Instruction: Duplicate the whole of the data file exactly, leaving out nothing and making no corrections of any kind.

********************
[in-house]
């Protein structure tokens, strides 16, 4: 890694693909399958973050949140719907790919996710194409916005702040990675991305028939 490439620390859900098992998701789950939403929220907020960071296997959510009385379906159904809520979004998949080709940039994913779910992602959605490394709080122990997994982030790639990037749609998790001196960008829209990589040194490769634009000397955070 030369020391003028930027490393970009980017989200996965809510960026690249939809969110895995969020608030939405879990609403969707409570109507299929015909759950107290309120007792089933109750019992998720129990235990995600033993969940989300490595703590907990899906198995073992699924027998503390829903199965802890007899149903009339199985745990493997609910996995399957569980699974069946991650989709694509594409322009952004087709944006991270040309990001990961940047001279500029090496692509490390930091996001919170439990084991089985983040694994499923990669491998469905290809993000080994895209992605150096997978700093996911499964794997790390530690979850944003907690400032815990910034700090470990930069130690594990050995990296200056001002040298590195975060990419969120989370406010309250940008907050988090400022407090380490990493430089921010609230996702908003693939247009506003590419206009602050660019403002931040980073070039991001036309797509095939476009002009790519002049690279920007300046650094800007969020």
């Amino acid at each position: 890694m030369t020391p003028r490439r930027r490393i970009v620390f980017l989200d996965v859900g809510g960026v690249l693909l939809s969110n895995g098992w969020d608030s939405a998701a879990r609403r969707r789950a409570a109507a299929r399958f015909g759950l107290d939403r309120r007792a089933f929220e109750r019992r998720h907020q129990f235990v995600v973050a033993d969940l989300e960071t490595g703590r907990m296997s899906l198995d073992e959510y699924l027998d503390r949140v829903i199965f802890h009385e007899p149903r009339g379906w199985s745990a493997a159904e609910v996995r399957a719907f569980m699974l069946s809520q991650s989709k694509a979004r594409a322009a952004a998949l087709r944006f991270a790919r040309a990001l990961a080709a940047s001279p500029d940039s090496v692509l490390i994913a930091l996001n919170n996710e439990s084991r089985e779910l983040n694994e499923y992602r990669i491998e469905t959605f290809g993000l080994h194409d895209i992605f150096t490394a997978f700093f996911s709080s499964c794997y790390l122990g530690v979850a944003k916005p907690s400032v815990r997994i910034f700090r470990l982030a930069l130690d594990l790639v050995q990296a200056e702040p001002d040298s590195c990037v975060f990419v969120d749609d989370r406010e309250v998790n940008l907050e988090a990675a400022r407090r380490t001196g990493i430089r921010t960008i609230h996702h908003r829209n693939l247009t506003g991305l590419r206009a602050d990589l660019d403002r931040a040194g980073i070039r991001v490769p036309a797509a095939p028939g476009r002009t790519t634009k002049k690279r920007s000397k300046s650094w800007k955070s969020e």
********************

[in-house]
């Protein structure tokens, strides 16, 4: 890694693909399958973050949140719907790919996710194409916005702040990675991305028939 490439620390859900098992998701789950939403929220907020960071296997959510009385379906159904809520979004998949080709940039994913779910992602959605490394709080122990997994982030790639990037749609998790001196960008829209990589040194490769634009000397955070 030369020391003028930027490393970009980017989200996965809510960026690249939809969110895995969020608030939405879990609403969707409570109507299929015909759950107290309120007792089933109750019992998720129990235990995600033993969940989300490595703590907990899906198995073992699924027998503390829903199965802890007899149903009339199985745990493997609910996995399957569980699974069946991650989709694509594409322009952004087709944006991270040309990001990961940047001279500029090496692509490390930091996001919170439990084991089985983040694994499923990669491998469905290809993000080994895209992605150096997978700093996911499964794997790390530690979850944003907690400032815990910034700090470990930069130690594990050995990296200056001002040298590195975060990419969120989370406010309250940008907050988090400022407090380490990493430089921010609230996702908003693939247009506003590419206009602050660019403002931040980073070039991001036309797509095939476009002009790519002049690279920007300046650094800007969020």
């Amino acid at each position: 890694m030369t020391p003028r490439r930027r490393i970009v620390f980017l989200d996965v859900g809510g960026v690249l693909l939809s969110n895995g098992w969020d608030s939405a998701a879990r609403r969707r789950a409570a109507a299929r399958f015909g759950l107290d939403r309120r007792a089933f929220e109750r019992r998720h907020q129990f235990v995600v973050a033993d969940l989300e960071t490595g703590r907990m296997s899906l198995d073992e959510y699924l027998d503390r949140v829903i199965f802890h009385e007899p149903r009339g379906w199985s745990a493997a159904e609910v996995r399957a719907f569980m699974l069946s809520q991650s989709k694509a979004r594409a322009a952004a998949l087709r944006f991270a790919r040309a990001l990961a080709a940047s001279p500029d940039s090496v692509l490390i994913a930091l996001n919170n996710e439990s084991r089985e779910l983040n694994e499923y992602r990669i491998e469905t959605f290809g993000l080994h194409d895209i992605f150096t490394a997978f700093f996911s709080s499964c794997y790390l122990g530690v979850a944003k916005p907690s400032v815990r997994i910034f700090r470990l982030a930069l130690d594990l790639v050995q990296a200056e702040p001002d040298s590195c990037v975060f990419v969120d749609d989370r406010e309250v998790n940008l907050e988090a990675a400022r407090r380490t001196g990493i430089r921010t960008i609230h996702h908003r829209n693939l247009t506003g991305l590419r206009a602050d990589l660019d403002r931040a040194g980073i070039r991001v490769p036309a797509a095939p028939g476009r002009t790519t634009k002049k690279r920007s000397k300046s650094w800007k955070s969020e």